Coronavirus: Brazilian Physicists Create Model That Predicts Mutations

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Coronavirus: Populations that are not being vaccinated and social groups that refuse to receive the coronavirus vaccine favor the emergence of variants. This is one of the main conclusions of an article by Brazilian physicists published in the scientific journal Plos One. They created a model capable of predicting coronavirus mutations based on the genetic evolution of the virus during the pandemic.

The study, carried out at the Gleb Wataghin Institute of Physics, of the State University of Campinas (IFGW-Unicamp), warns of the problem that, if not resolved urgently, could result in a new peak of cases on a global scale – which could prolong the current critical phase far beyond the expected time.

According to the study coordinator, physicist Marcus de Aguiar, a professor at the IFGW-Unicamp, during virus replication, copying errors are inevitable. If any of these errors give the virus an advantage, the mutation becomes important and may even predominate. “If the propagation occurs without restraint, due to non-vaccination, mutations tend to happen more and more and to spread across the globe”, he said in an interview to FAPESP Agency.

The danger of non-vaccination

The research leader explained that it is not the vaccination that favors the mutation, but the lack of it. In Brazil, 96% of deaths due to covid-19 are those who did not take the vaccine, according to the monitoring platform Info Tracker, developed by researchers at the University of São Paulo (USP) and the São Paulo State University Júlio de Mesquita Filho (Unesp).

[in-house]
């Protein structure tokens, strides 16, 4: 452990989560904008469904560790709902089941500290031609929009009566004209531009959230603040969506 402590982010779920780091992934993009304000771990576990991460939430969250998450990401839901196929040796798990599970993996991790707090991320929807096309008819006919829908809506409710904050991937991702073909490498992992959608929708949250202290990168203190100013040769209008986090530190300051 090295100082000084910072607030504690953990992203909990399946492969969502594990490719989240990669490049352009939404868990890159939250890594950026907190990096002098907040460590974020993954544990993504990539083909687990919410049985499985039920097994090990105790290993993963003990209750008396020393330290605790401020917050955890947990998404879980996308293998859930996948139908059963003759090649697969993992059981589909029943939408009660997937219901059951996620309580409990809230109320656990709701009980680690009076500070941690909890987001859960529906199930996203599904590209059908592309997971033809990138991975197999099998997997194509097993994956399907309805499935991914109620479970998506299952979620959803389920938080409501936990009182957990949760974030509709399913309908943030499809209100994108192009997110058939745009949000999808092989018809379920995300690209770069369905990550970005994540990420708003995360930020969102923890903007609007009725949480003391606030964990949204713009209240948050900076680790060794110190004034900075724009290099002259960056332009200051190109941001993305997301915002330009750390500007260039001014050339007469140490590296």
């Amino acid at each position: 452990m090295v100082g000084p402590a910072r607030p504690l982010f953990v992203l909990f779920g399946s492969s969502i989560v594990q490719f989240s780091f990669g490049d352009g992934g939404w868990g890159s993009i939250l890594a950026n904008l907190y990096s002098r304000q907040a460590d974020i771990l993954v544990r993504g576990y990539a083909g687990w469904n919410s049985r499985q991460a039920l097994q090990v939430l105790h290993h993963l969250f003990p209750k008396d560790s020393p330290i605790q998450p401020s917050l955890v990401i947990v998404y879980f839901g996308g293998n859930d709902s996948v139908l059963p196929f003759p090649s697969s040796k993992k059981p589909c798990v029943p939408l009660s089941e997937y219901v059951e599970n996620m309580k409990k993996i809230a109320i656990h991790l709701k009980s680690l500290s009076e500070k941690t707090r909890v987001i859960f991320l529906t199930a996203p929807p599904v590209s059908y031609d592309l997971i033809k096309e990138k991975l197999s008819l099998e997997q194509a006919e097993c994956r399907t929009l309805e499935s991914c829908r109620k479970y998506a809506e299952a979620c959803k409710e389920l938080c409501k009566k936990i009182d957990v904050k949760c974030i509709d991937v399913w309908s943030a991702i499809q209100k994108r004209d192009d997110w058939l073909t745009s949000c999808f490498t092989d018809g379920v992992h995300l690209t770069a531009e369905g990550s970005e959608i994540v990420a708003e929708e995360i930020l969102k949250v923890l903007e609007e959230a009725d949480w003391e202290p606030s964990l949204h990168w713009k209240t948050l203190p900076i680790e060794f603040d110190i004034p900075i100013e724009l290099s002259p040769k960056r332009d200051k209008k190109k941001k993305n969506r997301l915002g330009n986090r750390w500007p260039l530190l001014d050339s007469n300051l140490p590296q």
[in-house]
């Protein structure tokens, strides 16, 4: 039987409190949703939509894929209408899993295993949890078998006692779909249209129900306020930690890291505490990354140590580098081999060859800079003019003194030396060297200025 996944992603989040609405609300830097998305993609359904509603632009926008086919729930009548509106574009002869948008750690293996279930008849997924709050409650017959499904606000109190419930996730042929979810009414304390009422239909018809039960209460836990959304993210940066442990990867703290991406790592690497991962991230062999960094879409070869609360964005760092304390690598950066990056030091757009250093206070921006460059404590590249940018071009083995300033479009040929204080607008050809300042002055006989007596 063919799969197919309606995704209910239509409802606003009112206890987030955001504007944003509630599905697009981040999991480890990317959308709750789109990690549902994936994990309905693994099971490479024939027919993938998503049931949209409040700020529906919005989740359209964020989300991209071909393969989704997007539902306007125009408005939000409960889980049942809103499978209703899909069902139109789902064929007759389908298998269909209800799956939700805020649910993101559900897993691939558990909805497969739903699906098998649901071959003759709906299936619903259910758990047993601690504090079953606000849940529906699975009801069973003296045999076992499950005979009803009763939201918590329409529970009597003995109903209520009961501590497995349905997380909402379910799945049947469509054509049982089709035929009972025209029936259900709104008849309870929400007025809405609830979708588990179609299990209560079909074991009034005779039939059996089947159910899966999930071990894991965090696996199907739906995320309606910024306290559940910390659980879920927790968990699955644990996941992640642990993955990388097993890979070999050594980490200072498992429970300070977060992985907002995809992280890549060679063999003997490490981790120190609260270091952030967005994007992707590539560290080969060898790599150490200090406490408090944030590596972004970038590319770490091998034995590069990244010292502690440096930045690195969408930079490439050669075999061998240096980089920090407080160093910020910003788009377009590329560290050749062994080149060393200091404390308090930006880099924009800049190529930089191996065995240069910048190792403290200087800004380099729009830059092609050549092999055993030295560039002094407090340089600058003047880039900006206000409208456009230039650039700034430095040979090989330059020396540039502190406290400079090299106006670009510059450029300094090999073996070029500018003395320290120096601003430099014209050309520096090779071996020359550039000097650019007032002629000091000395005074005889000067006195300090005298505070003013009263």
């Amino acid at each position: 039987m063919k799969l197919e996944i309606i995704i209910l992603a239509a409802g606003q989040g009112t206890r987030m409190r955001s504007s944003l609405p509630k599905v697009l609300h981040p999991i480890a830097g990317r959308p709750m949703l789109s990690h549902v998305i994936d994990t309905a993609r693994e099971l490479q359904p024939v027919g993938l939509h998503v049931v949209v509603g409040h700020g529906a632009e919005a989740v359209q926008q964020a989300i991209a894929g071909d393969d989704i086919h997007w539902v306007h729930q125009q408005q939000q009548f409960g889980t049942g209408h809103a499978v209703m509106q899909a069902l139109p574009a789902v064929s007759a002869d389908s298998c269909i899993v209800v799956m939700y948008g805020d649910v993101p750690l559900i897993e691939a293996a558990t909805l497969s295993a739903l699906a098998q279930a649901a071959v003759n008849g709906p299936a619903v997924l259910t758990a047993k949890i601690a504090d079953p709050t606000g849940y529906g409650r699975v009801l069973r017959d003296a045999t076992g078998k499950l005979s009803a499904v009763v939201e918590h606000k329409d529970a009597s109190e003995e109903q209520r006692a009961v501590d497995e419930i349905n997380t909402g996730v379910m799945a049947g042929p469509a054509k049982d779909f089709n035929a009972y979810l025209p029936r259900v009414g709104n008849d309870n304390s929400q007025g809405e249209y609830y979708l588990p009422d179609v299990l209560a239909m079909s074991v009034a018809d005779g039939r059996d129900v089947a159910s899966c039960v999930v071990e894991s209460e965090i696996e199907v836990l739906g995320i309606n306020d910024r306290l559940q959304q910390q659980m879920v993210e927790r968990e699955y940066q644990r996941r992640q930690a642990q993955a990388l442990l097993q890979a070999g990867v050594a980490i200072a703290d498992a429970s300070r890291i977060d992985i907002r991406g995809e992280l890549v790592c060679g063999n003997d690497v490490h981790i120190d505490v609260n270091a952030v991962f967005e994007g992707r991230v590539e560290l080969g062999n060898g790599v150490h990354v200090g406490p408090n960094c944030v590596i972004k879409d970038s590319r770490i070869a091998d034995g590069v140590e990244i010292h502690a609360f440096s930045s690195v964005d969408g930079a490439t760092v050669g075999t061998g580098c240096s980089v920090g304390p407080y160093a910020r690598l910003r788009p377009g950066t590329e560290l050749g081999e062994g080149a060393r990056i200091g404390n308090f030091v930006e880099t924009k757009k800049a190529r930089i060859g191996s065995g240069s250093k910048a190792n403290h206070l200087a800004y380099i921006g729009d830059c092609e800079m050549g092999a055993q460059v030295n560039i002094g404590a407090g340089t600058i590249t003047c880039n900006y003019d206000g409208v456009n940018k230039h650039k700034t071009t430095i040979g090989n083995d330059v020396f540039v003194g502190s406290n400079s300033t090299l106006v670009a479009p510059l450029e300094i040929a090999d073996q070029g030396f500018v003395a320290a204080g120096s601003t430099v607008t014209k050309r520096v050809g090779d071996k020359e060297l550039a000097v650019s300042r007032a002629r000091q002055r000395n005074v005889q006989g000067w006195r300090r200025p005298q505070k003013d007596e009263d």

Understand the model that predicts mutations in the coronavirus

The IFGW-Unicamp study model, in addition to focusing on the numbers of infected, susceptible and recovered people over time, includes a description of the RNA of the virus, which allows us to know how different the microorganisms in circulation are from the original viruses and estimate whether someone who has already been infected with the original virus could be reinfected by the variant. It also predicts whether or not the new pathogen will be able to escape the action of vaccines designed for the original virus.

The model developed is a simplified approximation of what happens in reality and was built based on the SEIR-type model, already established in epidemiology. “We adopted these simplifications in order to be able to focus on our objective, which was to study the accumulation of viral mutations during the pandemic and how different viruses can become”, explained the researcher.

“As long as an individual remains infected, the virus can mutate and be transmitted. We calculate the ‘distance’ between the original virus and the variant from the number of different nitrogenous bases they have. Our equations suggest that it is possible to predict, with epidemiological data [number of susceptible, infected and recovered], the variability of the viral population [‘average distance’ between RNA sequences], without having to have access to a huge amount of data genetic,” explained Aguiar.

To test the model, the researchers used data from the epidemic in China in early 2020. The evolution of the “average genetic distance” between the viruses that would have hypothetically emerged during that period was simulated. Comparing the result with the distances calculated from genetic data obtained locally in the same period, the forecast showed good agreement with the real data.

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